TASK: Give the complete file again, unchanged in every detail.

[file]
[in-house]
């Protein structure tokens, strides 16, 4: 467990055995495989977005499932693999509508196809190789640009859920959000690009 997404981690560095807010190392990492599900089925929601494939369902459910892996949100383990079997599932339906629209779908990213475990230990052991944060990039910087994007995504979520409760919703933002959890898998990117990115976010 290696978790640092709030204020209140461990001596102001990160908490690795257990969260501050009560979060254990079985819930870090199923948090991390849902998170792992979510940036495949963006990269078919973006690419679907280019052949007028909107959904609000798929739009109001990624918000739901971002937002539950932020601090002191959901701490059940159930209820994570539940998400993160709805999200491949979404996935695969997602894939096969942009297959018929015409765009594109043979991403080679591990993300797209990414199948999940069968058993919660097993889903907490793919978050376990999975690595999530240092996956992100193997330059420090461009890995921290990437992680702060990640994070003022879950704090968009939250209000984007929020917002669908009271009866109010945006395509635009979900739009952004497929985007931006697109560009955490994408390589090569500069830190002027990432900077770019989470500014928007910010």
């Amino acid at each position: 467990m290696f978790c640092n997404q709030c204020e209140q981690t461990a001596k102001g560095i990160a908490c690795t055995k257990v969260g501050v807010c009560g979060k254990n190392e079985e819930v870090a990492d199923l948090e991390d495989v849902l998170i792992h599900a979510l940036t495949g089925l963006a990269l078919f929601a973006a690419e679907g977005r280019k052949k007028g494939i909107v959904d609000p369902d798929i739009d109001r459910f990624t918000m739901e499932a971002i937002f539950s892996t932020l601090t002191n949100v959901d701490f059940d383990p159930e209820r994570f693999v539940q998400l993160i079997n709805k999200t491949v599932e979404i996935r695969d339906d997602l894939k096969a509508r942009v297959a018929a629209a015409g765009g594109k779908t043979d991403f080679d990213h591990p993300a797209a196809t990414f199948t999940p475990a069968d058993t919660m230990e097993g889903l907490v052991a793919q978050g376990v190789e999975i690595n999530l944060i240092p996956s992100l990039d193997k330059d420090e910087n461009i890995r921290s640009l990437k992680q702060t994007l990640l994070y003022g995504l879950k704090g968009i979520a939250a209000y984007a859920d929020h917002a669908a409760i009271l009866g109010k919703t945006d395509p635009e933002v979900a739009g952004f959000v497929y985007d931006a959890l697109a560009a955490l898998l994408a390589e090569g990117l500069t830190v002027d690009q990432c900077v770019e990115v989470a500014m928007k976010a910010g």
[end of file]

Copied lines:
[in-house]
């Protein structure tokens, strides 16, 4: 467990055995495989977005499932693999509508196809190789640009859920959000690009 997404981690560095807010190392990492599900089925929601494939369902459910892996949100383990079997599932339906629209779908990213475990230990052991944060990039910087994007995504979520409760919703933002959890898998990117990115976010 290696978790640092709030204020209140461990001596102001990160908490690795257990969260501050009560979060254990079985819930870090199923948090991390849902998170792992979510940036495949963006990269078919973006690419679907280019052949007028909107959904609000798929739009109001990624918000739901971002937002539950932020601090002191959901701490059940159930209820994570539940998400993160709805999200491949979404996935695969997602894939096969942009297959018929015409765009594109043979991403080679591990993300797209990414199948999940069968058993919660097993889903907490793919978050376990999975690595999530240092996956992100193997330059420090461009890995921290990437992680702060990640994070003022879950704090968009939250209000984007929020917002669908009271009866109010945006395509635009979900739009952004497929985007931006697109560009955490994408390589090569500069830190002027990432900077770019989470500014928007910010």
């Amino acid at each position: 467990m290696f978790c640092n997404q709030c204020e209140q981690t461990a001596k102001g560095i990160a908490c690795t055995k257990v969260g501050v807010c009560g979060k254990n190392e079985e819930v870090a990492d199923l948090e991390d495989v849902l998170i792992h599900a979510l940036t495949g089925l963006a990269l078919f929601a973006a690419e679907g977005r280019k052949k007028g494939i909107v959904d609000p369902d798929i739009d109001r459910f990624t918000m739901e499932a971002i937002f539950s892996t932020l601090t002191n949100v959901d701490f059940d383990p159930e209820r994570f693999v539940q998400l993160i079997n709805k999200t491949v599932e979404i996935r695969d339906d997602l894939k096969a509508r942009v297959a018929a629209a015409g765009g594109k779908t043979d991403f080679d990213h591990p993300a797209a196809t990414f199948t999940p475990a069968d058993t919660m230990e097993g889903l907490v052991a793919q978050g376990v190789e999975i690595n999530l944060i240092p996956s992100l990039d193997k330059d420090e910087n461009i890995r921290s640009l990437k992680q702060t994007l990640l994070y003022g995504l879950k704090g968009i979520a939250a209000y984007a859920d929020h917002a669908a409760i009271l009866g109010k919703t945006d395509p635009e933002v979900a739009g952004f959000v497929y985007d931006a959890l697109a560009a955490l898998l994408a390589e090569g990117l500069t830190v002027d690009q990432c900077v770019e990115v989470a500014m928007k976010a910010g």